Summary of Trading Options at Expiration

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Trading Options at Expiration book summary


8 Overall

8 Applicability

8 Innovation

8 Style


Investors commonly use pricing models and formulas to determine the fair value of call options to buy stock and put options to sell stock. But formulaic fair value does not account for all the pricing dynamics that affect options near their expiration dates. That is why the price of an expiring option often diverges from its fair value. This pattern of distorted pricing creates trading opportunities in the options market that are less risky and potentially more rewarding than holding the underlying stock over the long term. Jeff Augen’s compact, focused book details strategies for trading options on the third Thursday and Friday of each month, before the options expire that Saturday. He cautions that investors must be aware of collateral funding needs, regulatory requirements, investment minimums and other sophisticated details. Because Augen assumes that the reader has substantial background knowledge, professional traders may have the most to gain from his mathematically rigorous insights. getAbstract, which recommends books, but not investments (the opinions in the summary are those of the author), also suggests this book to amateur investors who are familiar with options and seek the next level of professional information.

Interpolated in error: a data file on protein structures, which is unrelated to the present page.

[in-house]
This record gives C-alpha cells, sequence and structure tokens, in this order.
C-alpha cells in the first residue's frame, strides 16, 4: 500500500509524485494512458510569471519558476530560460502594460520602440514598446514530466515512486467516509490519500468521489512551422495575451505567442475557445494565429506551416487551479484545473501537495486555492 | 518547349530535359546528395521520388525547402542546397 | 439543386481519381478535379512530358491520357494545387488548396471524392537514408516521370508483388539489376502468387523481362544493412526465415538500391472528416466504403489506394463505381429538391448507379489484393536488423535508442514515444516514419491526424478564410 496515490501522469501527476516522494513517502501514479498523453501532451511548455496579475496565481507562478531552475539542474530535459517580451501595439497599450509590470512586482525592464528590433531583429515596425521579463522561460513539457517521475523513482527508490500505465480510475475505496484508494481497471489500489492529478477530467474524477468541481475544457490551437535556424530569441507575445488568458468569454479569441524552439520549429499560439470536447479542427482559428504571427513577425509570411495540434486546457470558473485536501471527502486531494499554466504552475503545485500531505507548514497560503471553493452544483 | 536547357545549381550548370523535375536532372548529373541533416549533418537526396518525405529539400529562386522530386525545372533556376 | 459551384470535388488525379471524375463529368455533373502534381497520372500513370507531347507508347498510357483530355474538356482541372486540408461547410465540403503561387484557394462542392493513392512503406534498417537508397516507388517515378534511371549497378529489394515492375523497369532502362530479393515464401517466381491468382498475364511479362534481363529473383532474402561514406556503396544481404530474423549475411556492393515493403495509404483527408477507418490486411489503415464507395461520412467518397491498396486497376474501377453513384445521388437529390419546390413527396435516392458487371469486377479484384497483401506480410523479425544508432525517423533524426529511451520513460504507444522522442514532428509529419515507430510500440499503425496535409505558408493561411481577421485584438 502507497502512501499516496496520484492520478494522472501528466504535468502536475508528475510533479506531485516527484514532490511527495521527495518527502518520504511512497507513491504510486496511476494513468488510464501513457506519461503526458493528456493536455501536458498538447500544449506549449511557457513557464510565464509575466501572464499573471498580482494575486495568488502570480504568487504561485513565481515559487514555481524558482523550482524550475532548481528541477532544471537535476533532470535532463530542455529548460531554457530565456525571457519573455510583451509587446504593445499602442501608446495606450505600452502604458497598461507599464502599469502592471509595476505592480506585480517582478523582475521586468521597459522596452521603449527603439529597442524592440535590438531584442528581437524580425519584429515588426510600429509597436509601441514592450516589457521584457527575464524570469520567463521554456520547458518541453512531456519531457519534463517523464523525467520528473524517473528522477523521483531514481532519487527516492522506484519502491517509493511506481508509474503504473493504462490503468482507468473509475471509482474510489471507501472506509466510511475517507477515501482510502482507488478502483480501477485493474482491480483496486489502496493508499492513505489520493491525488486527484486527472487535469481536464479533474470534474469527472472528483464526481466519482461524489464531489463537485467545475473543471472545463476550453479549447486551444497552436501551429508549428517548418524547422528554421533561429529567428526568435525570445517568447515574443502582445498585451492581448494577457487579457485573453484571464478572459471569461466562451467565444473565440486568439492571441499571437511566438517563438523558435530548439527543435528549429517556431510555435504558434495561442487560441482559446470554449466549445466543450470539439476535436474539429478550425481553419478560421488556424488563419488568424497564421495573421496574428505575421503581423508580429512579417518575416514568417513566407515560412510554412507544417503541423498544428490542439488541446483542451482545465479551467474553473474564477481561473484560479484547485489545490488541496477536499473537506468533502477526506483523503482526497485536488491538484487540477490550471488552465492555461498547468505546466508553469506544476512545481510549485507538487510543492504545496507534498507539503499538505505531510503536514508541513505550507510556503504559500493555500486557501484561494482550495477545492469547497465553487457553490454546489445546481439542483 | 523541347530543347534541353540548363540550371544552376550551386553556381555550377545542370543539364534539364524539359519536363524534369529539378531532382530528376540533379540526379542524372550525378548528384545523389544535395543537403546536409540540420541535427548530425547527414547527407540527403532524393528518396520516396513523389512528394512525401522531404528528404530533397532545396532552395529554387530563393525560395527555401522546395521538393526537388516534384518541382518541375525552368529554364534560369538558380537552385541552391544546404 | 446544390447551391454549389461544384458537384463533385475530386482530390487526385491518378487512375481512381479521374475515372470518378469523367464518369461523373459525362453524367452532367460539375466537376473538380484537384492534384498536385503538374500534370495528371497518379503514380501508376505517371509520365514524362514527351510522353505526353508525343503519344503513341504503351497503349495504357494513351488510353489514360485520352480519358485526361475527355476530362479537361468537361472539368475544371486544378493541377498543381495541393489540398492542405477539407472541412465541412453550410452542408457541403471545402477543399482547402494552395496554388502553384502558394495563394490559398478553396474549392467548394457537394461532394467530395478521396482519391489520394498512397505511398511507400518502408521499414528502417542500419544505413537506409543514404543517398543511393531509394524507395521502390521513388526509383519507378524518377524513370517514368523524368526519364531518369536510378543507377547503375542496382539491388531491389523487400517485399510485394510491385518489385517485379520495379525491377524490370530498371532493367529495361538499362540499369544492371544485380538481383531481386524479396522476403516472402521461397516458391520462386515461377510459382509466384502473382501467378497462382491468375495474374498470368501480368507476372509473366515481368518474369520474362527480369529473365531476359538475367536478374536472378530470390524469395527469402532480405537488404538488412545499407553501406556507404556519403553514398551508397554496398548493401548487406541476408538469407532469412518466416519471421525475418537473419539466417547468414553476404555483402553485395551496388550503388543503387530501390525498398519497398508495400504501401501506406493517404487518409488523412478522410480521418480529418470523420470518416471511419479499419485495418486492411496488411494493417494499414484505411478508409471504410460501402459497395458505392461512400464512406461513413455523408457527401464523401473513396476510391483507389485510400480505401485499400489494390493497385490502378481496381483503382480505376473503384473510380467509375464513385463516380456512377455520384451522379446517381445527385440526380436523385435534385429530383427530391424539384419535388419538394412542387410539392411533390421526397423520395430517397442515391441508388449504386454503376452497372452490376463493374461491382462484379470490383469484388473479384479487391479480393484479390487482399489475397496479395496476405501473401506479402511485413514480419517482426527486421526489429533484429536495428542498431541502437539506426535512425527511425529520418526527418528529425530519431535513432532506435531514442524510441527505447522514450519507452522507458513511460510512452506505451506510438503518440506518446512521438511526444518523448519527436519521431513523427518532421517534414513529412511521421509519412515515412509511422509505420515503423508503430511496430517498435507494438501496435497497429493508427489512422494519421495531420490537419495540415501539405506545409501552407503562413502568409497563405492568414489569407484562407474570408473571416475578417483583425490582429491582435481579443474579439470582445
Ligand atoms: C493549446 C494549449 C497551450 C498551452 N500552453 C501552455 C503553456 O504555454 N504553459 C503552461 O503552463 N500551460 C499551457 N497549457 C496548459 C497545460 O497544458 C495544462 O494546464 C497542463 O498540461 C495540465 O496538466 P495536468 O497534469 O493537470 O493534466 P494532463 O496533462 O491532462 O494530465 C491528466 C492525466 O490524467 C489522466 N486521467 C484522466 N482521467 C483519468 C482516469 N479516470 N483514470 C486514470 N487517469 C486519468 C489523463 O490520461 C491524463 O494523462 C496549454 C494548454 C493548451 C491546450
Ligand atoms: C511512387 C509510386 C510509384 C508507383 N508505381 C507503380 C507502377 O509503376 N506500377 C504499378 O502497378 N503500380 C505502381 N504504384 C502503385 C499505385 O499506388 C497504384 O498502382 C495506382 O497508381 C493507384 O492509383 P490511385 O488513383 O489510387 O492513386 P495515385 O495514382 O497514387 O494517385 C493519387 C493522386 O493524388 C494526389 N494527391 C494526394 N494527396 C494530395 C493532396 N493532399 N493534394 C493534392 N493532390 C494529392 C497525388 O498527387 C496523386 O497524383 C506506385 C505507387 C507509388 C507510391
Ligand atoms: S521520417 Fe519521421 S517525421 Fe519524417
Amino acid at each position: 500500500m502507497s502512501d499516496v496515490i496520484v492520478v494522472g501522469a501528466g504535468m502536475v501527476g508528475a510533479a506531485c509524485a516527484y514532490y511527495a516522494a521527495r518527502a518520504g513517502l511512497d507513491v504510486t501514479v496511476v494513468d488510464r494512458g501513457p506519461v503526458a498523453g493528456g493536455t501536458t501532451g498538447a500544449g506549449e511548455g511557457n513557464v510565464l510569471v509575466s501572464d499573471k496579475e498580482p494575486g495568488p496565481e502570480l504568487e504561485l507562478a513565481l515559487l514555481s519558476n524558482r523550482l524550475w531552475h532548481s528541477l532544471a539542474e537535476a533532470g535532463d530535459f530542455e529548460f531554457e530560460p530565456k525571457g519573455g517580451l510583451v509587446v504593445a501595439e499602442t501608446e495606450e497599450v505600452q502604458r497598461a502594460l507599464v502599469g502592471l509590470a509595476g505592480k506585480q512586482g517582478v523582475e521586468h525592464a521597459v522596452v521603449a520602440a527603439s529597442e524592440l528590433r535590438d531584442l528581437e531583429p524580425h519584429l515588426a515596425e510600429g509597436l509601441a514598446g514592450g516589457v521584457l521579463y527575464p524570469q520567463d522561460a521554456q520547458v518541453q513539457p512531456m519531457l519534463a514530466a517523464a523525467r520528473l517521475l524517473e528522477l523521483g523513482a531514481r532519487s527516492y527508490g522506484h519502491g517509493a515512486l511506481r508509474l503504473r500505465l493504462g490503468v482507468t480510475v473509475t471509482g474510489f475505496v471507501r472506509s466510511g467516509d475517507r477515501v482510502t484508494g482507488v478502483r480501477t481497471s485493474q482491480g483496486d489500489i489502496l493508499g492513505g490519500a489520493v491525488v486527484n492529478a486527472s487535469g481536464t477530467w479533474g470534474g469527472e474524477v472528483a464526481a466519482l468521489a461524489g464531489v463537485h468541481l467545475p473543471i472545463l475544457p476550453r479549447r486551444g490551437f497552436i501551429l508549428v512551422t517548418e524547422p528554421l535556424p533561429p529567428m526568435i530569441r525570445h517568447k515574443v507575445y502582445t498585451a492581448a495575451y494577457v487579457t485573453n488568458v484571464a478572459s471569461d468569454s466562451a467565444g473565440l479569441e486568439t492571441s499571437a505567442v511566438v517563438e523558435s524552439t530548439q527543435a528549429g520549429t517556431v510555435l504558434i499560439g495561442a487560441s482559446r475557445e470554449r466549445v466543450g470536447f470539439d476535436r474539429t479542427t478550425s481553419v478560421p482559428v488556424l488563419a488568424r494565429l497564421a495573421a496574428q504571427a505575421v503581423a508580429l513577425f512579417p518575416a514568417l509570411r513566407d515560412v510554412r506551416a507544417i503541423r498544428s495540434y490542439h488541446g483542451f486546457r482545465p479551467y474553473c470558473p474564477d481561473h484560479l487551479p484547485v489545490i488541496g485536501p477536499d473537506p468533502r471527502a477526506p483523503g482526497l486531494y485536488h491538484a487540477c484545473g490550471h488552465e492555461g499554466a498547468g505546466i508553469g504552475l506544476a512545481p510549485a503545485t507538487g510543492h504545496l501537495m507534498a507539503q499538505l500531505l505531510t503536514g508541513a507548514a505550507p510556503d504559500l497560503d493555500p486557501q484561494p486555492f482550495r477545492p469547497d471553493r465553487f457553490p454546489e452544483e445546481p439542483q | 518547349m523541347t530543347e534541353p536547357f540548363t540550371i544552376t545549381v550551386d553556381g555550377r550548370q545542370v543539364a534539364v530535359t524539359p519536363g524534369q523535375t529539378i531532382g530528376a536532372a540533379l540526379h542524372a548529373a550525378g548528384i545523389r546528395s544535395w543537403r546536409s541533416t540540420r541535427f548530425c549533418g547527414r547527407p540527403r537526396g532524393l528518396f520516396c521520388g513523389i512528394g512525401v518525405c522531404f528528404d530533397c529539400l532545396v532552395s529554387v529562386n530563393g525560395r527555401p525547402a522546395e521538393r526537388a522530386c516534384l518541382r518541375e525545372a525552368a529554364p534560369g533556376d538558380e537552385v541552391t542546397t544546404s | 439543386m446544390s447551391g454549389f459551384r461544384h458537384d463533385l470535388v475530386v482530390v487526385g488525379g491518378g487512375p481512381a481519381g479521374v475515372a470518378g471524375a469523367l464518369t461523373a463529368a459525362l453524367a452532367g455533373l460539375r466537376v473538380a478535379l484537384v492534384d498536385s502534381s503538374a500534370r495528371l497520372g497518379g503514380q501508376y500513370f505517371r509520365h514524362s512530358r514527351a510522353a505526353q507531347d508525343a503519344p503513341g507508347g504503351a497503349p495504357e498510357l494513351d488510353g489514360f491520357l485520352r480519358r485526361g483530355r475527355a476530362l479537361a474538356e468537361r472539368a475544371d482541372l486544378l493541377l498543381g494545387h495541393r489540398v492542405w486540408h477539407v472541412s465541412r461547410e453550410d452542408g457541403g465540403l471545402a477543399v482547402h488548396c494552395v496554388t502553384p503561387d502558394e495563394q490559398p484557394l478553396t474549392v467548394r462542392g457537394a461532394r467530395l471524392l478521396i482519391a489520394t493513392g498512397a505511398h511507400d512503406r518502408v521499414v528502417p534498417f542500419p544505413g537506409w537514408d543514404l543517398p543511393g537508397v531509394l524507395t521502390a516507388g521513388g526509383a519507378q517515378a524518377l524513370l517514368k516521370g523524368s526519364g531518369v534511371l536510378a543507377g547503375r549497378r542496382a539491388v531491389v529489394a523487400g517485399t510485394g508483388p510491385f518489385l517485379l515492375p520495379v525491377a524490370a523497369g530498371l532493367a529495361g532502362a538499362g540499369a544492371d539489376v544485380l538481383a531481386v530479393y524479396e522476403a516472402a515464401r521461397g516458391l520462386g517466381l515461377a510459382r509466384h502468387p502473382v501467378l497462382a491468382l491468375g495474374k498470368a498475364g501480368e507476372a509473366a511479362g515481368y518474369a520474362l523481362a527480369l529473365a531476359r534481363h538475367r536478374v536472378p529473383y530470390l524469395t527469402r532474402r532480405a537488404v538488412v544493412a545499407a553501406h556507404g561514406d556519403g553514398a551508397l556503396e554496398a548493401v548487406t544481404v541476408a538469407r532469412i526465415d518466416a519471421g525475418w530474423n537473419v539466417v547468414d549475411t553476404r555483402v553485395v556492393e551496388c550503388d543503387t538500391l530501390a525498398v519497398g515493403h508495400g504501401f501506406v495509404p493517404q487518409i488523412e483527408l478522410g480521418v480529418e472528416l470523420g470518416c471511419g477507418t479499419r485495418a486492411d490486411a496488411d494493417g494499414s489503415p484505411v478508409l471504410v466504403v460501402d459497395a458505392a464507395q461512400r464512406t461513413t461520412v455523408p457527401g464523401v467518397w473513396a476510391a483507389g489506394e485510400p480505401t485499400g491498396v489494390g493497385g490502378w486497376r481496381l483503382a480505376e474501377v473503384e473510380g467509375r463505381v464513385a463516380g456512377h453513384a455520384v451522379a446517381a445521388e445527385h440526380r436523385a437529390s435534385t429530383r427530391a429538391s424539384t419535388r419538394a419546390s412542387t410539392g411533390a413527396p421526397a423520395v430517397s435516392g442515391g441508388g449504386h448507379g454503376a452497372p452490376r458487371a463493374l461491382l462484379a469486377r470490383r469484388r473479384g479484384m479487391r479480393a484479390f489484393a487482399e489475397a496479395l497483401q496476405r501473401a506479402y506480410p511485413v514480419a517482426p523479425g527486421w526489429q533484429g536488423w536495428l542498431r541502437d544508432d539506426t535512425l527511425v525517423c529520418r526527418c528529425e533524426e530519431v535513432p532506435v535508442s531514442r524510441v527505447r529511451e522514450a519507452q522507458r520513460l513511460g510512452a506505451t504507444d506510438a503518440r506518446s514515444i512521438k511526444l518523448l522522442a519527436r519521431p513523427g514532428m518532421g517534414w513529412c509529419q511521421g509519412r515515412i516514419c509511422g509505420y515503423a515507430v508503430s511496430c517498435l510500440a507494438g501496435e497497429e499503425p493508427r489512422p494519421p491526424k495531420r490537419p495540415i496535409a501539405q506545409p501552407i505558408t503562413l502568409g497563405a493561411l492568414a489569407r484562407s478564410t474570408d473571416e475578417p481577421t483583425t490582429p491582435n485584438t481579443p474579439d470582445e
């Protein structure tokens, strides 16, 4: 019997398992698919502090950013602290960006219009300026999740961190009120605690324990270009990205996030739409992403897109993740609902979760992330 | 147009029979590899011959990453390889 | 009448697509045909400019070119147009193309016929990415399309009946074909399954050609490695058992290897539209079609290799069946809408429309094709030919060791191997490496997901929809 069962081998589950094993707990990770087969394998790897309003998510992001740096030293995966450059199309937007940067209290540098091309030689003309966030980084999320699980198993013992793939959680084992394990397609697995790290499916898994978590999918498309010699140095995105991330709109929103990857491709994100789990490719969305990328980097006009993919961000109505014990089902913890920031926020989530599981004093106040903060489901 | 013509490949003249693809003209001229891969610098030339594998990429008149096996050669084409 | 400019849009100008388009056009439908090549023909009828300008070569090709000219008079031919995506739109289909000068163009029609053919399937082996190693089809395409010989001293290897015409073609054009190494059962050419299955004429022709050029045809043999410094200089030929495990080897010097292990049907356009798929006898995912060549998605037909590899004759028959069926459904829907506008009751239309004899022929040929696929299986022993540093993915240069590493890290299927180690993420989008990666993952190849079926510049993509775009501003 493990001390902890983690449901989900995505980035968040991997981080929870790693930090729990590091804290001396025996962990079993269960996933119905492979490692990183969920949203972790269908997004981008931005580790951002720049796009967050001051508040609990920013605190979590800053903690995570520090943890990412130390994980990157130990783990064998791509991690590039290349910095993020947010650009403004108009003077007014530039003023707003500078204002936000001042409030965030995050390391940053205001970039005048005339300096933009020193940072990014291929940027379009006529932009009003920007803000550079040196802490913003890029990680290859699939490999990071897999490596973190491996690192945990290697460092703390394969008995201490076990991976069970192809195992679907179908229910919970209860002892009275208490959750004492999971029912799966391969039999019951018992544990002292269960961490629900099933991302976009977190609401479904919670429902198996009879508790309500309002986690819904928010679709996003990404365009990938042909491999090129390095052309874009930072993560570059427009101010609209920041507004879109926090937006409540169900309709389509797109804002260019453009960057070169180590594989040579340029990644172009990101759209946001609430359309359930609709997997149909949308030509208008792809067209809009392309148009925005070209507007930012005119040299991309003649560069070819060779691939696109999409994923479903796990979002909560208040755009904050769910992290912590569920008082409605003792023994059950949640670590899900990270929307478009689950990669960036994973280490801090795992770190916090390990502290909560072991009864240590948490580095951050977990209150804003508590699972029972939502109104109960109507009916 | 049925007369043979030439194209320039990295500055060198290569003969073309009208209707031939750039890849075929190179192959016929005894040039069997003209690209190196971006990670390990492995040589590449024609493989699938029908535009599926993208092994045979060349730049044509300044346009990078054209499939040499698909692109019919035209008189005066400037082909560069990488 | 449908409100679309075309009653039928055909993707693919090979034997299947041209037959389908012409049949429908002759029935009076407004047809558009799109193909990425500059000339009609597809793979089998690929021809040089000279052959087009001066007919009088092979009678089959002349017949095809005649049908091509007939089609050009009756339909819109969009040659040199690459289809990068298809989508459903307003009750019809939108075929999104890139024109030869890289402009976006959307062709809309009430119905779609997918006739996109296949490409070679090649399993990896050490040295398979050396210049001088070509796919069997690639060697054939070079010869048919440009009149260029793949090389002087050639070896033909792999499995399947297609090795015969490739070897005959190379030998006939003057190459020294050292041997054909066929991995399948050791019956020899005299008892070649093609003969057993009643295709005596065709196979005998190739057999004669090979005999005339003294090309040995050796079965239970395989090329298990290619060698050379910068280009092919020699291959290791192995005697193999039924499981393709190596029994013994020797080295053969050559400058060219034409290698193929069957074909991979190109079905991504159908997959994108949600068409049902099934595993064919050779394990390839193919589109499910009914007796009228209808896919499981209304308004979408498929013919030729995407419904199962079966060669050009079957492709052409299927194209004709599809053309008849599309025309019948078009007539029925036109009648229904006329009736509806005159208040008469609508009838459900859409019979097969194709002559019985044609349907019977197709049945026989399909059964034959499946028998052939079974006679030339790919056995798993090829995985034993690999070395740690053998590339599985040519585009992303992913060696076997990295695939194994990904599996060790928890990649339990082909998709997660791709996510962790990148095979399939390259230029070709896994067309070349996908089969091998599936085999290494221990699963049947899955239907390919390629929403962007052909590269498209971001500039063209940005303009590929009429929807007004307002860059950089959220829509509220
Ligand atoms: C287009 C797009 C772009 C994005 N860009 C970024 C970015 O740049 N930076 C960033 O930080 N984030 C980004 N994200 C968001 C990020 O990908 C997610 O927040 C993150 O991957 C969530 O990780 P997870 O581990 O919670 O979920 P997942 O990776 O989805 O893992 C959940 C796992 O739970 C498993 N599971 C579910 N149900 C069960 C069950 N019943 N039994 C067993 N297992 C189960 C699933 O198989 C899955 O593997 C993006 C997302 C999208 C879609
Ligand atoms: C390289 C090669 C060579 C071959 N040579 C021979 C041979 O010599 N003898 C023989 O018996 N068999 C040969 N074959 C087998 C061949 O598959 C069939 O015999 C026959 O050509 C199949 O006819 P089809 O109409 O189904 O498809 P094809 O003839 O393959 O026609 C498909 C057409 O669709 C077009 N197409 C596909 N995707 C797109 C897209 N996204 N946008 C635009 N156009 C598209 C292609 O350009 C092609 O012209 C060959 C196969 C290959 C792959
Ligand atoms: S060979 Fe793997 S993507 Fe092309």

In this summary, you will learn

  • How traders can profit from changes in the prices of expiring options
  • What qualities distinguish the most promising options to trade near expiration
  • What expiration trading strategies are likely to work best.

About the Author

Jeff Augen is a private investor and an expert on information technology. He is an instructor at the New York Institute of Finance and the author of The Option Trader’s Workbook, The Volatility Edge in Options Trading and Bioinformatics in the Post-Genomic Era.



Options, Investment Risk and Price Distortion
Recent history shows that trading in the United States’ options markets one or two days each month is less risky than full-time exposure to slumps in the stock market. In 2008, U.S. stock market values crashed to 1997 levels as a worldwide ...

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